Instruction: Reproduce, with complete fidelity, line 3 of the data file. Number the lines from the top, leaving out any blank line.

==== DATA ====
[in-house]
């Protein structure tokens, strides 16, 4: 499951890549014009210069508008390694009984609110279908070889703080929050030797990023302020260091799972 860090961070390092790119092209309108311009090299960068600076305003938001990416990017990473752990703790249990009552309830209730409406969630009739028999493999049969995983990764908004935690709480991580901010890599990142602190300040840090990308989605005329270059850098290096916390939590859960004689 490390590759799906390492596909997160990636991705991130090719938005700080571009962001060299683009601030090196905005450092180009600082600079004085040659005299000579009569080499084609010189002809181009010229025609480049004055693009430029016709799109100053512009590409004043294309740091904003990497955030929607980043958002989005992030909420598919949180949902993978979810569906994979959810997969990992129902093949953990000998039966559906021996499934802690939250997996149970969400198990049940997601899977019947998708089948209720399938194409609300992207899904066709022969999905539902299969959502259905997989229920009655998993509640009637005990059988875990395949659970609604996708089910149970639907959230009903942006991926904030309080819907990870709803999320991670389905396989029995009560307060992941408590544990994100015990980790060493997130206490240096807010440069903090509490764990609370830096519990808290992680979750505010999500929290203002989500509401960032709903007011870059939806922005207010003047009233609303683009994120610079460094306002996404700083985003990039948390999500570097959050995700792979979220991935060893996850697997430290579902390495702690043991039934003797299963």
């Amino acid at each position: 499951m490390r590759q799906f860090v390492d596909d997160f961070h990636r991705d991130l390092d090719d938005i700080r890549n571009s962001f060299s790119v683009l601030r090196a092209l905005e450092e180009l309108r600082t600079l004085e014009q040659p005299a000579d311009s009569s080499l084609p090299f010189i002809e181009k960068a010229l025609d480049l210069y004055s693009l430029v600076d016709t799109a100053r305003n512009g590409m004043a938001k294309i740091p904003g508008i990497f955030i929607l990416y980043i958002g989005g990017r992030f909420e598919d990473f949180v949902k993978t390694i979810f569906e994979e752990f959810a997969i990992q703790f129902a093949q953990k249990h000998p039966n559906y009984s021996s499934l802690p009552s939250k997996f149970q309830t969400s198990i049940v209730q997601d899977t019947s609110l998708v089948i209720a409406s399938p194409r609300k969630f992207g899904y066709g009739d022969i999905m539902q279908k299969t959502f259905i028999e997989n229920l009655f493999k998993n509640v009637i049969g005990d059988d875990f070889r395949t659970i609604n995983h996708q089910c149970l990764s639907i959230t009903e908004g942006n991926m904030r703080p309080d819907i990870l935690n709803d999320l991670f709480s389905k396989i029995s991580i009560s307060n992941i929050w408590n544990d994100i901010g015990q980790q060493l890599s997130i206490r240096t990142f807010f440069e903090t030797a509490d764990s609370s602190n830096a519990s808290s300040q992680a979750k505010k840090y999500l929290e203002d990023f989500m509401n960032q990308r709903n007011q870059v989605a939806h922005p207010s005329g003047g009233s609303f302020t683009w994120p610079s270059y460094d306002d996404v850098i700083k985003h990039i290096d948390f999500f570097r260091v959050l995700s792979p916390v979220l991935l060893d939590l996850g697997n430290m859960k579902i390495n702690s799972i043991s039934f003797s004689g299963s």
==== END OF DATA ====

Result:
């Amino acid at each position: 499951m490390r590759q799906f860090v390492d596909d997160f961070h990636r991705d991130l390092d090719d938005i700080r890549n571009s962001f060299s790119v683009l601030r090196a092209l905005e450092e180009l309108r600082t600079l004085e014009q040659p005299a000579d311009s009569s080499l084609p090299f010189i002809e181009k960068a010229l025609d480049l210069y004055s693009l430029v600076d016709t799109a100053r305003n512009g590409m004043a938001k294309i740091p904003g508008i990497f955030i929607l990416y980043i958002g989005g990017r992030f909420e598919d990473f949180v949902k993978t390694i979810f569906e994979e752990f959810a997969i990992q703790f129902a093949q953990k249990h000998p039966n559906y009984s021996s499934l802690p009552s939250k997996f149970q309830t969400s198990i049940v209730q997601d899977t019947s609110l998708v089948i209720a409406s399938p194409r609300k969630f992207g899904y066709g009739d022969i999905m539902q279908k299969t959502f259905i028999e997989n229920l009655f493999k998993n509640v009637i049969g005990d059988d875990f070889r395949t659970i609604n995983h996708q089910c149970l990764s639907i959230t009903e908004g942006n991926m904030r703080p309080d819907i990870l935690n709803d999320l991670f709480s389905k396989i029995s991580i009560s307060n992941i929050w408590n544990d994100i901010g015990q980790q060493l890599s997130i206490r240096t990142f807010f440069e903090t030797a509490d764990s609370s602190n830096a519990s808290s300040q992680a979750k505010k840090y999500l929290e203002d990023f989500m509401n960032q990308r709903n007011q870059v989605a939806h922005p207010s005329g003047g009233s609303f302020t683009w994120p610079s270059y460094d306002d996404v850098i700083k985003h990039i290096d948390f999500f570097r260091v959050l995700s792979p916390v979220l991935l060893d939590l996850g697997n430290m859960k579902i390495n702690s799972i043991s039934f003797s004689g299963s």